This hot weather currently being experienced here is the hottest since 1959, trust us to once again cause chaos wherever we go, now even with the weather.
One of the things that caught my eye was how well the tax-payers money is spent in Canada (and in the USA as well.) Look, the tax rate is high, 50%, but after paying it you get free medical and schooling and university education for your kids, and I mean proper medical and proper schooling, you also don’t have to have medical aid, private security, or even Armed Response like we have become accustomed to. And the good news is that there is enough money left for the local government to spend on putting flowers on all the lamp posts in all the little towns, and the gardens next to the road are kept pretty for the summer.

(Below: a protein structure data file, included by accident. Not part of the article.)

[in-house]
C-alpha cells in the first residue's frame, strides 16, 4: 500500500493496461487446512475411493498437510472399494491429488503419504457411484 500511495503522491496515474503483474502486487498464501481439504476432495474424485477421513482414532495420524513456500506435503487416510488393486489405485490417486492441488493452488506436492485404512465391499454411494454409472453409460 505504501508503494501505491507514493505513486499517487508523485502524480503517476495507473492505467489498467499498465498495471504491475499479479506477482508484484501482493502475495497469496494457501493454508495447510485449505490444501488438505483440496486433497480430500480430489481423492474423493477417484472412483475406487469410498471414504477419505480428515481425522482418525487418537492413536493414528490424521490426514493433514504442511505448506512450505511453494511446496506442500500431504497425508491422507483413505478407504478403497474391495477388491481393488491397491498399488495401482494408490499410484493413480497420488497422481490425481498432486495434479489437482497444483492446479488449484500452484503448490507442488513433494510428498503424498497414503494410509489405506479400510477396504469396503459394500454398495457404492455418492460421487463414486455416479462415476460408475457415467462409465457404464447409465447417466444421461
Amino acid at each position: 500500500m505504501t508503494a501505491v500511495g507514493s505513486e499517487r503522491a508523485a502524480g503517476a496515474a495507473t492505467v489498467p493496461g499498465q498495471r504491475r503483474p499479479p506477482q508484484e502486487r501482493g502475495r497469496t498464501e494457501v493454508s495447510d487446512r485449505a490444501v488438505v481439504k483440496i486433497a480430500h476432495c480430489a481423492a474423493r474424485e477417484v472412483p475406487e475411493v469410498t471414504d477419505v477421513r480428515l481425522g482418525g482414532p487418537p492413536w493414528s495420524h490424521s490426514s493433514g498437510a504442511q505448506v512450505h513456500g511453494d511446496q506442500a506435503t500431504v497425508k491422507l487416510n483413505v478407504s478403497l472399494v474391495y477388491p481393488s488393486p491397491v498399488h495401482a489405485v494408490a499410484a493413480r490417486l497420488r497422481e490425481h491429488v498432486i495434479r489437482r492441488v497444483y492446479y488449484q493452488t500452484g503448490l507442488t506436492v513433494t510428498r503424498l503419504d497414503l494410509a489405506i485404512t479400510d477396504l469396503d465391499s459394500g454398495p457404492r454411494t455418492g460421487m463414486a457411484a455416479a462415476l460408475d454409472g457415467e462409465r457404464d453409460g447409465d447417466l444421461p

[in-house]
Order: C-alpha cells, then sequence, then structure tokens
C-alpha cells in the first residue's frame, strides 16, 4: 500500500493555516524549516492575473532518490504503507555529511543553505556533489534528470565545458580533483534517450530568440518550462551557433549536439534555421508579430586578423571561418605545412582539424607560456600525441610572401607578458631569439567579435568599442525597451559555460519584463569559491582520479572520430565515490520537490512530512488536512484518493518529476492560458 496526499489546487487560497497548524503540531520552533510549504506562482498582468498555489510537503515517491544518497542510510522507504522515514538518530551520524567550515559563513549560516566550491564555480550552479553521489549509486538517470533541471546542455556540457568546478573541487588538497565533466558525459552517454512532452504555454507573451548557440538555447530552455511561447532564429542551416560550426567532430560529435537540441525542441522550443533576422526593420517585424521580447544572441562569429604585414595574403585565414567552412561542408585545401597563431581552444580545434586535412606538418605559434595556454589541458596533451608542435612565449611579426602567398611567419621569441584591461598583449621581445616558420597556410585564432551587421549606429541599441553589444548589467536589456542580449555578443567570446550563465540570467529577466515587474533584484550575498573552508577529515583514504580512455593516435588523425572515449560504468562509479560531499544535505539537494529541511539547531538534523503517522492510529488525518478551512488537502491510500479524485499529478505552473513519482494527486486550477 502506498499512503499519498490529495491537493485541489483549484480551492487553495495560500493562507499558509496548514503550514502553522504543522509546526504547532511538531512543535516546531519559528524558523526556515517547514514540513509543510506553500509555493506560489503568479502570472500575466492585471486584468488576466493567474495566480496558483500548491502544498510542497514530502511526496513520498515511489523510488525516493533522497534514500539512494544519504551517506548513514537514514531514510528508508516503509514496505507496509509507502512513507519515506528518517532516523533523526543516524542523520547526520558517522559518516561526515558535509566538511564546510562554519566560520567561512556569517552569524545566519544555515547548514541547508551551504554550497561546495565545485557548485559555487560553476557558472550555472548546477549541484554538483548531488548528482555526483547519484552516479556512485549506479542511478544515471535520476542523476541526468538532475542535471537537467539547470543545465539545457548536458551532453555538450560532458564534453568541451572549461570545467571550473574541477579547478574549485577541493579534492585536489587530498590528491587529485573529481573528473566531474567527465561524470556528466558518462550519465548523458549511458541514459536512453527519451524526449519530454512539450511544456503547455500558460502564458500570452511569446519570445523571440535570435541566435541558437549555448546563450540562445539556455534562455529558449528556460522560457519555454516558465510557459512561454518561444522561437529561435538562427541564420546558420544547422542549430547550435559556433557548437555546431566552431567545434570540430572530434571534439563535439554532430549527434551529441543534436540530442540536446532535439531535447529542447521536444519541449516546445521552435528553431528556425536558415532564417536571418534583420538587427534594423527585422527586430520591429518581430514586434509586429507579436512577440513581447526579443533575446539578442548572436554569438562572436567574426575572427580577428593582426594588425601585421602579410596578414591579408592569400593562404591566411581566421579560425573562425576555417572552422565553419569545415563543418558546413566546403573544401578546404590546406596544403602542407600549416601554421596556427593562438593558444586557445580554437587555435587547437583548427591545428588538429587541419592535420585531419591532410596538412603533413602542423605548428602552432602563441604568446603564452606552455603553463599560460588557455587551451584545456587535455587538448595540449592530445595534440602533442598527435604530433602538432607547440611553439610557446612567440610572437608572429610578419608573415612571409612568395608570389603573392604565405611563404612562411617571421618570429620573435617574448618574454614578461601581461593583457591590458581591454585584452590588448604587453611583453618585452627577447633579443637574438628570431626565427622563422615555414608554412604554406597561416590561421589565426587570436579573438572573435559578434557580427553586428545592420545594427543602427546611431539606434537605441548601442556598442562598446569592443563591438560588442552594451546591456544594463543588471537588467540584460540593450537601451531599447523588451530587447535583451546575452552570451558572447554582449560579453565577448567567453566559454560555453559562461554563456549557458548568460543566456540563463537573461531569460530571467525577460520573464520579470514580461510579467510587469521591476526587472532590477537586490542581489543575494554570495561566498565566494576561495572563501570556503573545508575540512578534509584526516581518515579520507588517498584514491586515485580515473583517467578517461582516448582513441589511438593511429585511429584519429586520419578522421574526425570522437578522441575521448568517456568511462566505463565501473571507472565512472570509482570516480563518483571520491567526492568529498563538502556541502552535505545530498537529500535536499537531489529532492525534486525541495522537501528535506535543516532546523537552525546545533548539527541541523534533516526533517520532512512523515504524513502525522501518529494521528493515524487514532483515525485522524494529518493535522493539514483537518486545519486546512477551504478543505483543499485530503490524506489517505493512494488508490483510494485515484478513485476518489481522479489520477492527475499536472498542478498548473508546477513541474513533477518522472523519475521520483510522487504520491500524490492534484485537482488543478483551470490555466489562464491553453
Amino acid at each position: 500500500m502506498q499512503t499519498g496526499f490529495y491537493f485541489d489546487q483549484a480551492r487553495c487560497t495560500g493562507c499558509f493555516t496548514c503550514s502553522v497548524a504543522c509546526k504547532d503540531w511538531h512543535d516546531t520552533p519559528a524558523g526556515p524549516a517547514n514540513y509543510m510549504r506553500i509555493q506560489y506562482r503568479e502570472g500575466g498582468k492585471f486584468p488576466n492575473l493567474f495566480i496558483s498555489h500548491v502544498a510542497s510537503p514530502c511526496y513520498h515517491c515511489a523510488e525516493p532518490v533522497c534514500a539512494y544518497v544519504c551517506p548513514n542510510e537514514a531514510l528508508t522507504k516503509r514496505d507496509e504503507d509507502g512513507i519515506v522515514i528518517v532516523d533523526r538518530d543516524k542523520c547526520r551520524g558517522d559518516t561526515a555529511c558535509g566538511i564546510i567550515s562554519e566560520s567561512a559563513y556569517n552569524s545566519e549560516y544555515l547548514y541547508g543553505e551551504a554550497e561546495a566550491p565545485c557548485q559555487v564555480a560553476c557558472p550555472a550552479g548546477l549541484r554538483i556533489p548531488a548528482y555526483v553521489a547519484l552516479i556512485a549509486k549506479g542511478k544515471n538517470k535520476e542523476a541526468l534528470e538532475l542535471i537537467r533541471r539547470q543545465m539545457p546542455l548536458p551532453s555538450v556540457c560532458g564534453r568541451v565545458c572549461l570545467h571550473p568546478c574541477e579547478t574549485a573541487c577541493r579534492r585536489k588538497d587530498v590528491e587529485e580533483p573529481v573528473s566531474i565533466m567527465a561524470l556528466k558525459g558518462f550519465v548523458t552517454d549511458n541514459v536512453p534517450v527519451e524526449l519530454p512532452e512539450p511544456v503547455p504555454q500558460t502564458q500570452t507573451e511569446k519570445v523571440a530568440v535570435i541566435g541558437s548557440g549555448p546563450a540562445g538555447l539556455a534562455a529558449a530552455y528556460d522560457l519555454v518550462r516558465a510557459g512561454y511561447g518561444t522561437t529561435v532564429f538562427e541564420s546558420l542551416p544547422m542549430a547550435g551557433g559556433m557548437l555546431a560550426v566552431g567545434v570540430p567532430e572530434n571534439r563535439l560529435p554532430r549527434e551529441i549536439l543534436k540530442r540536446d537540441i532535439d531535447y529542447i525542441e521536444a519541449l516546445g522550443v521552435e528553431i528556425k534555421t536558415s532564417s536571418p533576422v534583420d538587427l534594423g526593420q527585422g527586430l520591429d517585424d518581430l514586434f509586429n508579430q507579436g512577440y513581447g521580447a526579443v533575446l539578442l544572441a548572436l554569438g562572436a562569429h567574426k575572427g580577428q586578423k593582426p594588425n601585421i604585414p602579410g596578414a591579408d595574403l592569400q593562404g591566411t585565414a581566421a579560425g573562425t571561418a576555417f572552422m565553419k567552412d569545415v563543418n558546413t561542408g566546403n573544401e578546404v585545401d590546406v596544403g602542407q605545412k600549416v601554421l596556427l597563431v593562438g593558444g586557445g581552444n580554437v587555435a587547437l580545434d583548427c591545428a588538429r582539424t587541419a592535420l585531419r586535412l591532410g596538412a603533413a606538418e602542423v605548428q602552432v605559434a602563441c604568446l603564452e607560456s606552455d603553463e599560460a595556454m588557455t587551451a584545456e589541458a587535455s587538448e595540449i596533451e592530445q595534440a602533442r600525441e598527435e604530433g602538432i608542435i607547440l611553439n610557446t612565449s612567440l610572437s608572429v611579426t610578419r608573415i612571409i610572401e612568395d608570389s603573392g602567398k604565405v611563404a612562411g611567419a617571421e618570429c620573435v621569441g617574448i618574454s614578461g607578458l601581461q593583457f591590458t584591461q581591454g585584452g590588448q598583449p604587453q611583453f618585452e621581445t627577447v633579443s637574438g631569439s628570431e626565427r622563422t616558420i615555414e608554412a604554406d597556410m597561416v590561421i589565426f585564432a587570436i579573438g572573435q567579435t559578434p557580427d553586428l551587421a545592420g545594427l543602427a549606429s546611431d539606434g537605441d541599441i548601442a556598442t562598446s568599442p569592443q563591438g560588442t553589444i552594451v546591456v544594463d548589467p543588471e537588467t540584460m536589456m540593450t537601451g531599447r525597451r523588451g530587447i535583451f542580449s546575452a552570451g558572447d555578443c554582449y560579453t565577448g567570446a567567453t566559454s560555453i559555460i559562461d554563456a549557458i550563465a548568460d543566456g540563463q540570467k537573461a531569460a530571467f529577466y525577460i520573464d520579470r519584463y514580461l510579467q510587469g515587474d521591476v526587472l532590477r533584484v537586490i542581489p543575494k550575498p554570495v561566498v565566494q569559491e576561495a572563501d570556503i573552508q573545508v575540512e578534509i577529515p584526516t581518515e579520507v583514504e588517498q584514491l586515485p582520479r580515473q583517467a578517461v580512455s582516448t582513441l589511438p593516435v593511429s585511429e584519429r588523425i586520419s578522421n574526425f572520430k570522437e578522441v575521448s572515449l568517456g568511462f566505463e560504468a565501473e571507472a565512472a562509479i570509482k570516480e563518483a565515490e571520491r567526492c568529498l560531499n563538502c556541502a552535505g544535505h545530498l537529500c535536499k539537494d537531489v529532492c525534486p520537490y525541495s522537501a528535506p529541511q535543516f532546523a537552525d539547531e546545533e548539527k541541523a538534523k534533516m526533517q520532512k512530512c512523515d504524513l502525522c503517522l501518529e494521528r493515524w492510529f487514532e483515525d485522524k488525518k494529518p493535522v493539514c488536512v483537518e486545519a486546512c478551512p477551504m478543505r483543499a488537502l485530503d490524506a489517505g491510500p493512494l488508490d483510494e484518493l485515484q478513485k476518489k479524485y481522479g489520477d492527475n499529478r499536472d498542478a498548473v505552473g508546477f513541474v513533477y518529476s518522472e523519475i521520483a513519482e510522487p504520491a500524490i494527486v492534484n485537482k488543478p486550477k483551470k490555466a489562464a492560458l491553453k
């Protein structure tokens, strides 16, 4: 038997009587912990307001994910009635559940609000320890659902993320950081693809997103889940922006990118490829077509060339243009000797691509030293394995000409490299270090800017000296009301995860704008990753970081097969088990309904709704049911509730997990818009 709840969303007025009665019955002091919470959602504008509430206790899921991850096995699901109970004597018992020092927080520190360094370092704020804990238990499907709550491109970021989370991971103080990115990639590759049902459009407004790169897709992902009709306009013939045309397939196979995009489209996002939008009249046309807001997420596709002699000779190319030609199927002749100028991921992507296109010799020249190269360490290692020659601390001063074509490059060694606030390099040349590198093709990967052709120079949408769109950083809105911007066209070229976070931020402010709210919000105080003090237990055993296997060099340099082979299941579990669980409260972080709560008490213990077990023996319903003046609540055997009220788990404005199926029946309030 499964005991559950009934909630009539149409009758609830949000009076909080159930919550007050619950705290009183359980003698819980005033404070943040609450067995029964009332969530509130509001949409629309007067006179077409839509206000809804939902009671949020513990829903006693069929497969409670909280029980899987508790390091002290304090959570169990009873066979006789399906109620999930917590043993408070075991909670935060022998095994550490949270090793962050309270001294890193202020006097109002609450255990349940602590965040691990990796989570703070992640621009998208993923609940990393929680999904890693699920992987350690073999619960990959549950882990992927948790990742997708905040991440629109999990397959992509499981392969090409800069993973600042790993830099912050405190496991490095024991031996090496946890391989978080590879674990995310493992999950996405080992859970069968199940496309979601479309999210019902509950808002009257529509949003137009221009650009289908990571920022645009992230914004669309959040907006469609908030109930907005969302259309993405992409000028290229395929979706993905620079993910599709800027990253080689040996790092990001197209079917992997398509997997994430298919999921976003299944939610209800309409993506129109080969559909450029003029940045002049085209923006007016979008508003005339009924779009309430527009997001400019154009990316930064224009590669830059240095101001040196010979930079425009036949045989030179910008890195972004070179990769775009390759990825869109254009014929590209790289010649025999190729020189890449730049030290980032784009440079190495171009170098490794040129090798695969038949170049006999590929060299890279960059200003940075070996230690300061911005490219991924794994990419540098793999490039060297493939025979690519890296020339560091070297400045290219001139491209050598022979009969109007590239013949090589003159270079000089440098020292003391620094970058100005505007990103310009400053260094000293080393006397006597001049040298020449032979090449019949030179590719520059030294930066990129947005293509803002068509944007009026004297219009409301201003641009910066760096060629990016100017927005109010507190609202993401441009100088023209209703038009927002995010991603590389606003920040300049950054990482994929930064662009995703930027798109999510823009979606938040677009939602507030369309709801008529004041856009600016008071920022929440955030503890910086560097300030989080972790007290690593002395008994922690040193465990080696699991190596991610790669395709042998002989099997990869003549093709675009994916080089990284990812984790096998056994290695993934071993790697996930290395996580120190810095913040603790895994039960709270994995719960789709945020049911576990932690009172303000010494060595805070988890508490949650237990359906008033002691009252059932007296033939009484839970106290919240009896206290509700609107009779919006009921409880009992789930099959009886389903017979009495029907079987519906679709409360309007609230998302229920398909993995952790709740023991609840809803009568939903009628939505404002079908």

But what is very impressive is that apart from almost not having crime (due to a police force that do a proper job) the people also don’t litter, there is not a paper or a bottle anywhere, and the fine if you do litter is R100 000-00, and don’t think you can litter when there is no policeman to see you as the neighbor or person driving behind you will report you and you will get in trouble.
Thanks for riding with us, we plan to return in July next year and I hope you will hop on and ride with.